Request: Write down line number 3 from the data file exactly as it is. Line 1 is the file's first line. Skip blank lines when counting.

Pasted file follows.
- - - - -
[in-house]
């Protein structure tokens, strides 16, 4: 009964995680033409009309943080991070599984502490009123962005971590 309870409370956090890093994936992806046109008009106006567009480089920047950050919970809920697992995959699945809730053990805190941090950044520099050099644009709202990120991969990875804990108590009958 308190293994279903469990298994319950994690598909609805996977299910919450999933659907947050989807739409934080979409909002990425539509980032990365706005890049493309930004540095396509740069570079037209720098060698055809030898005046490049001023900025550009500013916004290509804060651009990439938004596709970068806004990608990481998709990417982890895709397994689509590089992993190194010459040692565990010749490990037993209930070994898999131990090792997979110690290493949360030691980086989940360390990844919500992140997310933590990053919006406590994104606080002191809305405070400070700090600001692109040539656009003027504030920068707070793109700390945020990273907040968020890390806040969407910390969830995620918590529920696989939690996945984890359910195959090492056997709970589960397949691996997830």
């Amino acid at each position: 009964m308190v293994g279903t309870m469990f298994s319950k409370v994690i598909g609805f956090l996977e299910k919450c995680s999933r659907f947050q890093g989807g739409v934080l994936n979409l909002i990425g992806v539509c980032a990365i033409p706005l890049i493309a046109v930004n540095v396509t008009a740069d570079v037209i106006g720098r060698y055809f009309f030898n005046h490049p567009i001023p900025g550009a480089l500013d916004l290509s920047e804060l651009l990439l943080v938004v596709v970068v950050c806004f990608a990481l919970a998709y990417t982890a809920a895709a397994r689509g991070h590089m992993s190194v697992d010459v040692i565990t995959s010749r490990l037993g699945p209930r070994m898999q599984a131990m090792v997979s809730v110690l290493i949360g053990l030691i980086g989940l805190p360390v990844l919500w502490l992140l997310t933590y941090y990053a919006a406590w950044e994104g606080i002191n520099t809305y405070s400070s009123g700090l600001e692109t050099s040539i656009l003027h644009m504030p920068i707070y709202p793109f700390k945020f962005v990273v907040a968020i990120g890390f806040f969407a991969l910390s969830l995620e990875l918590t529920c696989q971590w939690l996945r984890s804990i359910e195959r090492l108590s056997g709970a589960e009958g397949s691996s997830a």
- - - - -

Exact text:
């Amino acid at each position: 009964m308190v293994g279903t309870m469990f298994s319950k409370v994690i598909g609805f956090l996977e299910k919450c995680s999933r659907f947050q890093g989807g739409v934080l994936n979409l909002i990425g992806v539509c980032a990365i033409p706005l890049i493309a046109v930004n540095v396509t008009a740069d570079v037209i106006g720098r060698y055809f009309f030898n005046h490049p567009i001023p900025g550009a480089l500013d916004l290509s920047e804060l651009l990439l943080v938004v596709v970068v950050c806004f990608a990481l919970a998709y990417t982890a809920a895709a397994r689509g991070h590089m992993s190194v697992d010459v040692i565990t995959s010749r490990l037993g699945p209930r070994m898999q599984a131990m090792v997979s809730v110690l290493i949360g053990l030691i980086g989940l805190p360390v990844l919500w502490l992140l997310t933590y941090y990053a919006a406590w950044e994104g606080i002191n520099t809305y405070s400070s009123g700090l600001e692109t050099s040539i656009l003027h644009m504030p920068i707070y709202p793109f700390k945020f962005v990273v907040a968020i990120g890390f806040f969407a991969l910390s969830l995620e990875l918590t529920c696989q971590w939690l996945r984890s804990i359910e195959r090492l108590s056997g709970a589960e009958g397949s691996s997830a």